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Thursday, 5 July 1906

Mr HENRY WILLIS (Robertson) . - The Attorney-General has made very clear what we have assumed all along, that he desires to treat as criminals men who will "probably" commit offences.

Mr Webster - He wishes to warn them.

Mr HENRY WILLIS - Before a man has committed an offence he may be given twelve months' imprisonment because he would " probably " commit it.

Mr Isaacs - To come under the clause he must have entered into a combination to do certain things. The honorable member, apparently, would not punish a man for attempting to commit murder, but would wait until he had murdered some one.

Mr HENRY WILLIS - Surely the Attorney-General would not hang men because they might probably commit murder ! But by this clause he proposes that men shall be imprisoned for twelve months, and fined £1,000, because they may probably compete unfairly. This is infamous legislation. Men are to be punished because they will probably destroy industries. They are to be proceeded against before they have done anything, and to be punished because they will probably commit an offence. If he says that that is British law, I defy the Attorney-General 10 prove the statement.

Mr Watson - The honorable member should not defy him.

Mr HENRY WILLIS - The honorable member for Bland may have some small knowledge of Socialism, but he has not the faintest notion of business matters. Indeed, he appears not to have a shred of intelligence in dealing with commercial affairs.

Mr Watson - How is it possible for any one to have knowledge when the honorable member assumes it all ?

Mr HENRY WILLIS - There is room for more than myself, but. we have heard very little from the honorable member. He has taken no part in amending the Bill.

Mr Watson - " I have taken part' in several amendments.

Mr HENRY WILLIS - The honorable member is really impotent. The press puffs him up, and tells him that he has power,; and he believes the statement. In reality, he is getting his leg pulled. These statements are published to make little of the Government. Does he not know that this is an old dodge?

Mr Storrer - Is the honorable member speaking to the amendment.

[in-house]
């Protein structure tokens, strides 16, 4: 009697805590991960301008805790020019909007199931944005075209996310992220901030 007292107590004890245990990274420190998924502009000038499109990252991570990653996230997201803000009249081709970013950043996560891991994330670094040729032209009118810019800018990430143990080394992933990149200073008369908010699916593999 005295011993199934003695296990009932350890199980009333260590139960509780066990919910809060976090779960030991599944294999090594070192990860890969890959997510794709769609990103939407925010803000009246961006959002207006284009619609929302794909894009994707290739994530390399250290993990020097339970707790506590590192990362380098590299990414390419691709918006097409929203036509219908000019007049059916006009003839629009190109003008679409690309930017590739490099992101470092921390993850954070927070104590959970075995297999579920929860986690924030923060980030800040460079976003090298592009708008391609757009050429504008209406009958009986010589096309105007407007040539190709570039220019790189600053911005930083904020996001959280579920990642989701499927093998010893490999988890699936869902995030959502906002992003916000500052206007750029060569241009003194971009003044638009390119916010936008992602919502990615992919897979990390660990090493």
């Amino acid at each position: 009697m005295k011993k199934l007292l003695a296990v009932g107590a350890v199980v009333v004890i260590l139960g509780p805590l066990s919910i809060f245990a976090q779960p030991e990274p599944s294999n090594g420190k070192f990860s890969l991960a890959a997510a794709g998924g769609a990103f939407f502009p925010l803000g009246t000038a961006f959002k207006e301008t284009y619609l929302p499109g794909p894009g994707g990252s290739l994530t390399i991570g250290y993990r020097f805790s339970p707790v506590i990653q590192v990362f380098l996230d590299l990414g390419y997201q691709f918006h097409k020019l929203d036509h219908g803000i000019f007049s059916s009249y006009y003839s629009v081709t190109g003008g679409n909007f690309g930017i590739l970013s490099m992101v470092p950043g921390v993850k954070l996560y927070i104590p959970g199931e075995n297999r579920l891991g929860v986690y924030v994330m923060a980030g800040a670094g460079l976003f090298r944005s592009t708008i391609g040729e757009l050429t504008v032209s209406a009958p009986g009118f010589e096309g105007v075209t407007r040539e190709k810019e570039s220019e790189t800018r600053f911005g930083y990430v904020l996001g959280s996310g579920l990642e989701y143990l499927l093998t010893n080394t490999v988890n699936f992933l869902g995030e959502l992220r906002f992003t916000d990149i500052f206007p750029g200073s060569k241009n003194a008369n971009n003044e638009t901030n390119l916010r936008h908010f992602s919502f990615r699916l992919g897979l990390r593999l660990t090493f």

The CHAIRMAN - Honorable members are themselves to blame if the honorable member for Robertson is out of order, because their continual interjections make it difficult for me to follow the speaker.

Mr.Watson. - Is it possible for you, Mr. Chairman, to follow the honorable member for Robertson, even when no one is interjecting?

Mr JOSEPH COOK (PARRAMATTA, NEW SOUTH WALES) - I should like to know whether the honorable member for Bland is in order in addressing, to you a question which reflects upon another honorable member?

The CHAIRMAN - I did not understand the honorable member for Bland to do that.

Mr HENRY WILLIS - I take the AttorneyGeneral's own words " would probably commit an offence."

Mr Isaacs - Those are not my words.

Mr HENRY WILLIS - Those are the words of the Bill, " would probably or does in fact result in a lower remuneration for labour." That is an offence.

Mr Isaacs - No, it is not.

Mr Crouch - That must be first proved.

Mr HENRY WILLIS - No. It is provided that until the contrary is proved, competition that would probably, or does in fact, result in a lower remuneration for labour, shall be deemed to be unfair. The Attorney-General explained that the words " would probably" should be retained, because, otherwise, an offence would be committed before action could be taken. In other words, he wishes to act before an offence is committed. He wishes to punish an innocent person by sentencing him to twelve months' imprisonment, and fining him £1,000, because he would probably commit an offence. He says, " We will not wait until the offence has been committed, or until the injury has been done to our industries, but we will nip the thing in the bud." This seems very silly. It is so ludicrous that all honorable members are laughing at it. Can it be pretended that this is in accord with British law? The AttorneyGeneral is much too clever and experienced a lawyer to willingly father such a proposal. There must be something at the back of his conduct. Is he being led bv the Minister of Trade and Customs? If so, I hope that he will break awav from the shackles of his colleague and meet the reasonable requests of honorable members.

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